slambang Thu 11-Oct-12 20:41:07

It's an event specially for people her age. It will not be cool for thew17 year olds. I'm surprised that people would think 13 is too young to go to an event specially billed as suitable for 13 years. confused

If she is a sensible kid tell her you will let her go as a trial to see how trustworthy she can be.

ScaryBOOAlot Thu 11-Oct-12 20:46:15

There will be no older kids there, can't imagine wanting to hang out with 13 year olds at 17!

mathanxiety Sat 13-Oct-12 06:39:22

Does she have a phone?

Tell her she can go as long as she promises she will answer when you call and that you will call 2-3 times during the event.

Or tell her to check in with you by calling or texting.

I let mine go to various events but if they didn't check in with me or answer when I called or texted they didn't get to go to the next one.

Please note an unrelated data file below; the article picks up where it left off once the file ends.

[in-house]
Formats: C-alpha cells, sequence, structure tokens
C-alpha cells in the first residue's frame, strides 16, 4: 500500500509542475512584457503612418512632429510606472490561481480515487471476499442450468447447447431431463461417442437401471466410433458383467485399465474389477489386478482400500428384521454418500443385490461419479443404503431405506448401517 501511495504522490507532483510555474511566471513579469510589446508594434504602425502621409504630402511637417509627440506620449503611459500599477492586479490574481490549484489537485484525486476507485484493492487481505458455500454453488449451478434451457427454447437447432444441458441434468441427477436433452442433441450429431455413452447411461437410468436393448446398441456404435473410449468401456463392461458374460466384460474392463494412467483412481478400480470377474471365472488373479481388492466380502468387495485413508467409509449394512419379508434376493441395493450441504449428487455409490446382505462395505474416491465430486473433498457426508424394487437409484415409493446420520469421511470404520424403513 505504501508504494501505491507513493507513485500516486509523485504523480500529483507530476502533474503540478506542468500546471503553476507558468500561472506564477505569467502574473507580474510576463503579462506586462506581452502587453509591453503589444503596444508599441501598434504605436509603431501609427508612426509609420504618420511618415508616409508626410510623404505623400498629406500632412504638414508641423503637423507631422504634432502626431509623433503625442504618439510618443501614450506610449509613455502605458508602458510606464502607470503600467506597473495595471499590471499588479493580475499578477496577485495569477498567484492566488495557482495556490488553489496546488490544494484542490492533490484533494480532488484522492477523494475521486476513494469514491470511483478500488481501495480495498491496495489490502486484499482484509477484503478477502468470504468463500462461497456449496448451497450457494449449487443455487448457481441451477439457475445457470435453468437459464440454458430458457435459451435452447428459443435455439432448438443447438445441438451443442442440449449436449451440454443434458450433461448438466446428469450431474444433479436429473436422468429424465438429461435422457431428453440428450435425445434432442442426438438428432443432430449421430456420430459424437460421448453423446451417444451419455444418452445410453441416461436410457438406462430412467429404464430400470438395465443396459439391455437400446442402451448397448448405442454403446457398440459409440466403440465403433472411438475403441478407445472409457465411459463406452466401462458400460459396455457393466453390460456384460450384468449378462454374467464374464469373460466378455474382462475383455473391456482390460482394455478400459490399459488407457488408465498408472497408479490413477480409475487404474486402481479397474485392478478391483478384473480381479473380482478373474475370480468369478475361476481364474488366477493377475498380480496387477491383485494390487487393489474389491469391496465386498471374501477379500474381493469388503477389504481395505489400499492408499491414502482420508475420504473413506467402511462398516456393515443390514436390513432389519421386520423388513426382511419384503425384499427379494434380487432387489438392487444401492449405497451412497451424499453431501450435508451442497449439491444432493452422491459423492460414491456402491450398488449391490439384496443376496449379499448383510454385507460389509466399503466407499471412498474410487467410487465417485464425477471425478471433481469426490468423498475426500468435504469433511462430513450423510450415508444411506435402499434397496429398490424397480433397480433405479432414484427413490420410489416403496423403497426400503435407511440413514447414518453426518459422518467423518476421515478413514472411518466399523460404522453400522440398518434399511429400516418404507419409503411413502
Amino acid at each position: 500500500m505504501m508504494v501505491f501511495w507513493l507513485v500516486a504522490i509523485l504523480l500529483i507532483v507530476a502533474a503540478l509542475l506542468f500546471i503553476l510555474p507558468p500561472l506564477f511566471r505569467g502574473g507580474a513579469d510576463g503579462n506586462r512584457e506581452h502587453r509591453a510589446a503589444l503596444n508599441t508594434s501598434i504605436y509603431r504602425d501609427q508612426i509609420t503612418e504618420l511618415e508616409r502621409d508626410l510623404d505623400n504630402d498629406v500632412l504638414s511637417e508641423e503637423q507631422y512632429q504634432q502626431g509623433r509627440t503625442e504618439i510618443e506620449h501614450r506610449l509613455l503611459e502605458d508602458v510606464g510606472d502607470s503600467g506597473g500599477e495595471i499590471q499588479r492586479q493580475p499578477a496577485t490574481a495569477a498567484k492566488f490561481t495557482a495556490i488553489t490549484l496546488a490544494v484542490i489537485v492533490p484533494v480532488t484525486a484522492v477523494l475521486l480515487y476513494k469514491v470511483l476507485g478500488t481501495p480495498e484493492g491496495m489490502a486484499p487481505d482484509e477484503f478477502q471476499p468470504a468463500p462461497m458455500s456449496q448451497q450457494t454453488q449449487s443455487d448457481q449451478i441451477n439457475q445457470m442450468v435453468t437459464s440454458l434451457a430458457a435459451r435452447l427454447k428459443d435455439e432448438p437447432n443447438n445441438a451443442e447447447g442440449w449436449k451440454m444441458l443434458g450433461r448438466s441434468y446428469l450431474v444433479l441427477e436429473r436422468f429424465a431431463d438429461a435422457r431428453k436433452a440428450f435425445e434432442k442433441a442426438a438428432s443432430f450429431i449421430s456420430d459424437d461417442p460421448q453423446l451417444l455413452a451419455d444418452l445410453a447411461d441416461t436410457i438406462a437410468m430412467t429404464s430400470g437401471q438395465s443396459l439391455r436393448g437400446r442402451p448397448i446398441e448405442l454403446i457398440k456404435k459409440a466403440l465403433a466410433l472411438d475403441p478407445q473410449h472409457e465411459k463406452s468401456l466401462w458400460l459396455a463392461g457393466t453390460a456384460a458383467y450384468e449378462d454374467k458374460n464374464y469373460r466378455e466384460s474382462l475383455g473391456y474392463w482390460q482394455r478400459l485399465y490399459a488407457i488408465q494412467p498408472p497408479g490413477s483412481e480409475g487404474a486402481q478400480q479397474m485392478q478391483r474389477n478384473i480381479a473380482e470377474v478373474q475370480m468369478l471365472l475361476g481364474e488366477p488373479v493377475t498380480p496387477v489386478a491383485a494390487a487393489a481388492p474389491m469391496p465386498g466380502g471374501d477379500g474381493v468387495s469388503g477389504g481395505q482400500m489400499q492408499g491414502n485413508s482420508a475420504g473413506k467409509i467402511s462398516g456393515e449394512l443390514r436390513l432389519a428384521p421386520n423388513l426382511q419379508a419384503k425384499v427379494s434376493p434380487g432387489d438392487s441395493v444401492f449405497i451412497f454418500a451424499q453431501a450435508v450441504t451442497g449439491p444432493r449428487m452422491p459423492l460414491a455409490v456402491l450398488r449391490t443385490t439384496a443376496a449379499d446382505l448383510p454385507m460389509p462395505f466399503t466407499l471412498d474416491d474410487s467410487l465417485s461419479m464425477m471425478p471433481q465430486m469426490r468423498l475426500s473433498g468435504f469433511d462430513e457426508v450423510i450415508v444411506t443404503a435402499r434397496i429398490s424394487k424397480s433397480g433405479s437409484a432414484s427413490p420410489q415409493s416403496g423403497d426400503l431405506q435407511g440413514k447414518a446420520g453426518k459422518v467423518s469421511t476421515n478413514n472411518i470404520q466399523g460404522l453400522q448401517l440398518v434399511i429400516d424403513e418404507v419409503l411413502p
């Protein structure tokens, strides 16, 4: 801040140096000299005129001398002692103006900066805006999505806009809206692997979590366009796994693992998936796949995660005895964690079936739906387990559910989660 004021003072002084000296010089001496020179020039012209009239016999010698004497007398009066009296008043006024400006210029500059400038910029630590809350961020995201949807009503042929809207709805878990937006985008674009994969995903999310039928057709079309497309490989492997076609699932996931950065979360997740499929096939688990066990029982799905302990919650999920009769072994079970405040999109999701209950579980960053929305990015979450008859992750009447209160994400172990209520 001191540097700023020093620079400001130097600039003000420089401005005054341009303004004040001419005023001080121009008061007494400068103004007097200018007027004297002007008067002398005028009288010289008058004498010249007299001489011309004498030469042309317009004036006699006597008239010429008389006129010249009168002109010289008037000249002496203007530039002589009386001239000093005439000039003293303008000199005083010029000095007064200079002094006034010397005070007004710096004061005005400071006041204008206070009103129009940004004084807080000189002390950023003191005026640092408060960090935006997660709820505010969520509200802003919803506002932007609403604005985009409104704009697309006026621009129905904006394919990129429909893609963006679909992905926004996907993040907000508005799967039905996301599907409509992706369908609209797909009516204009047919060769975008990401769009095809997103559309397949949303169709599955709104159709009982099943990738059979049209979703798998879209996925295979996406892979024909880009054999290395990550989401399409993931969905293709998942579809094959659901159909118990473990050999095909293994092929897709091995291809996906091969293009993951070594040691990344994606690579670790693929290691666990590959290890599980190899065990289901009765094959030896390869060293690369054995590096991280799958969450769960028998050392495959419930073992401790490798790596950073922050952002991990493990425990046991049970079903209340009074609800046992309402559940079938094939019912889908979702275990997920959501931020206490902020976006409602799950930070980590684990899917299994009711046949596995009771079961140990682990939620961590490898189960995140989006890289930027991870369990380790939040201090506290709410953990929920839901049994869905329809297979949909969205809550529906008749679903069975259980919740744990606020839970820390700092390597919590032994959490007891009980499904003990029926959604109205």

WofflingOn Sat 13-Oct-12 07:29:54

What sort of a girl is she? Reasonably responsible? Making the connection between this event going well and being allowed to attend other events?
When mine went to these sorts of things, the key was that a group attended, and they stuck together and looked out for each other.
She'll need a phone, and a cash stash that will enable her to get home if necessary. She can give it back to you if there isn't a problem, and take it again when the next event occurs.
It sounds like an ideal opportunity to trial her new independence as a teenager, but only you know your daughter well enough to say yes or no.